Wednesday, September 14, 2016


People have different reasons they write. Escapism, therapy, a burning desire to help others. For me I sometimes feel compelled to write things down and last night was no exception so here is a rough draft of what happened to me yesterday night. Try not to laugh too hard. 

The Fifteen Dollar Moth

Driving, comfortably winding my way along the darkened road on my way to deliver eggs to the last customer before heading home. 

The girls are quiet, it's been a long day but now we are enjoying the peaceful evening and thinking thoughts of home and a comfy bed.  

I see something fall out of the corner of my eye. 

A soft, warm whisper of a touch on my arm which makes my heart skip a beat. 

Panic! Is it a moth? Bat? Panic! 

Breathe. Think. 

It's probably just a moth I tell myself. 

I really do not like moths, how do I get it out without looking like a complete idiot? Irrational fear or not, I do not want a moth inside my car. 

My mind is racing, my body tense despite knowing a moth cannot hurt me. Irrational or not, I do not like moths and I must find and remove this one. 

We pull up to our customers house and bag up her boxes of eggs. The air is cooling in the way an early Autumn evening does and the smell of the apples on the nearby tree reminds me of pie making with my children. 

I am pulled from my short reverie by the reality that I cannot find the change I need for this customer. I know I tucked $15, a ten and a five right there in my visor. I know I did!

And then I see it. The two bills of soft warm paper, lying beside the gear shift in the middle of my car.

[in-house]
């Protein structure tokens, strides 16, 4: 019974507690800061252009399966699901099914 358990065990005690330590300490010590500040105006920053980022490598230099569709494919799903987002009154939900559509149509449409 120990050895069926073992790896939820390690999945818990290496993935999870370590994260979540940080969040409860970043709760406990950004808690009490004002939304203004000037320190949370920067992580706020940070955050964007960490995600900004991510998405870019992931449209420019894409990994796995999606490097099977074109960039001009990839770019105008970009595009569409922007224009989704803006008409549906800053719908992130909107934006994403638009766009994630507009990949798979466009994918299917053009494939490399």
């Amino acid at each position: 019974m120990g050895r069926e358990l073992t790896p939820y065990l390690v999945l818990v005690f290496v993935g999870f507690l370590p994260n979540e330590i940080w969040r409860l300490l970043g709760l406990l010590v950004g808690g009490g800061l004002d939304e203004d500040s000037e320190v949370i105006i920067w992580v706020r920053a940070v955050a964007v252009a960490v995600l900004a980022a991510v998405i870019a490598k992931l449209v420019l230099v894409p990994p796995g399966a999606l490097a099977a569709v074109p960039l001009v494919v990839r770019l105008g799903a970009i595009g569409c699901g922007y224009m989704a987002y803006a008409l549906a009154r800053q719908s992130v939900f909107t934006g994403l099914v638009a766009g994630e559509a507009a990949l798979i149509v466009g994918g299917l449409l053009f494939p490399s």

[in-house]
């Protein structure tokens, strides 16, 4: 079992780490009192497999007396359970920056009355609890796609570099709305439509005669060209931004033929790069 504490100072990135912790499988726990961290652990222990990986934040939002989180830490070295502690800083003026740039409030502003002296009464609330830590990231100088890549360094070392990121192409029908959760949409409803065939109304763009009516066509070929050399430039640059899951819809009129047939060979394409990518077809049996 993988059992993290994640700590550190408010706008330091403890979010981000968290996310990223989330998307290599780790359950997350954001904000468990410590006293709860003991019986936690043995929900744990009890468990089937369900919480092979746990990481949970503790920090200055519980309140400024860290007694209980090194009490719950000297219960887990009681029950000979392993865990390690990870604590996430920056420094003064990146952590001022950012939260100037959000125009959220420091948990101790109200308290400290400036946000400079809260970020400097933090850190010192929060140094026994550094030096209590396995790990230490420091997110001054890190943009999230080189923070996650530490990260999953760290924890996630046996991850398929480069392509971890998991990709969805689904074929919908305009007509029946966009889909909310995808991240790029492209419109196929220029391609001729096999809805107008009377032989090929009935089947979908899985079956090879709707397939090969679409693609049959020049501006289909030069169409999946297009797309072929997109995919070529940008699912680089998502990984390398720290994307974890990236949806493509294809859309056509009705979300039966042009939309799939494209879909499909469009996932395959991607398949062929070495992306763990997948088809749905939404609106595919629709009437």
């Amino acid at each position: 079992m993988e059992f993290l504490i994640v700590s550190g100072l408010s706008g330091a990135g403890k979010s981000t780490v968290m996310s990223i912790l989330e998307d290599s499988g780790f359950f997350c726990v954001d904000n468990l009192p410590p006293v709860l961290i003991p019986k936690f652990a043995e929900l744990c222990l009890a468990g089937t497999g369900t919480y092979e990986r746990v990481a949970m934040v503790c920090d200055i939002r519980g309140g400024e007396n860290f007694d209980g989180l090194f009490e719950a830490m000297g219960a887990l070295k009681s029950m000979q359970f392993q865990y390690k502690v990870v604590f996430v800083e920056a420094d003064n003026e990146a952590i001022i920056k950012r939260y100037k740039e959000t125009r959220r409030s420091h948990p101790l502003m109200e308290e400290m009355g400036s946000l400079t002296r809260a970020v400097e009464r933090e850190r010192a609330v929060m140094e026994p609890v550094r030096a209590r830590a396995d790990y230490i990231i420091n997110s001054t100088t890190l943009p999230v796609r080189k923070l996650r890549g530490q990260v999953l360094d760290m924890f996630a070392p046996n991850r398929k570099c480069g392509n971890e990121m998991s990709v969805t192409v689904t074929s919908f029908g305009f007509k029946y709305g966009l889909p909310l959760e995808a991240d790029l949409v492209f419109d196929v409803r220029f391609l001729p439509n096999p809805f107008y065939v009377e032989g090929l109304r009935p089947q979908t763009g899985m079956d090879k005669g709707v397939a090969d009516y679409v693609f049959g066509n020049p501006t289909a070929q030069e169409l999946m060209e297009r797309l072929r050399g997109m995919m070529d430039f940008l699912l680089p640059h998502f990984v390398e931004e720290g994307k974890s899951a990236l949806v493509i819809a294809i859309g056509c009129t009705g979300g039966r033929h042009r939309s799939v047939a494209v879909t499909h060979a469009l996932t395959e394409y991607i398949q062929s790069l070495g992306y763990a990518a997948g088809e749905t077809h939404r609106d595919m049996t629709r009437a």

My $15 moth. 

And with a self deprecating chuckle and a deep but still unsteady breath I realize this whole panic has been for nothing.  

Wednesday, September 7, 2016

Super Duck aka. The Feed Bag Bandit. Best Of 2016!

One of the best posts from summer, 2016. 

Pulling into the yard this afternoon after picking up the girls from their first day of school we were greeted by our ducks who came running over to show us that our drake had been snooping through a bag of old feed bags and somehow got one thread over his head and across his chest. It wasn't tight, just loosely hanging there and it took literally 2 seconds of holding the bag while he backed out of his new outfit, but it was hilarious in the meantime. Great advertising for Annavale Co-Op, a feed bag pulled by a fat duck. 

Things quickly returned to normal but I appreciated the chuckle that's for sure. 

Thursday, August 4, 2016

Royal Burgundy Bush Beans

Would you like free beans? Freshly picked from our organic market garden. 

Our beans this year are a roaring success. Despite taking longer to mature due to the weather, the production right now is fabulous! We are in the middle of planting our fall crops so I think burgundy bush beans are definitely on the list! Not only are the plants nice and healthy, the quality and yield of the beans has been very good. I'm currently eating them for supper. Here's how I prepared them. I put them in water to boil for two minutes then drained them, returned them to the pan with some coconut oil, garlic seasoning, and lemon juice and I sautéed them for 4-5 minutes. Delicious as a side dish or just as they are.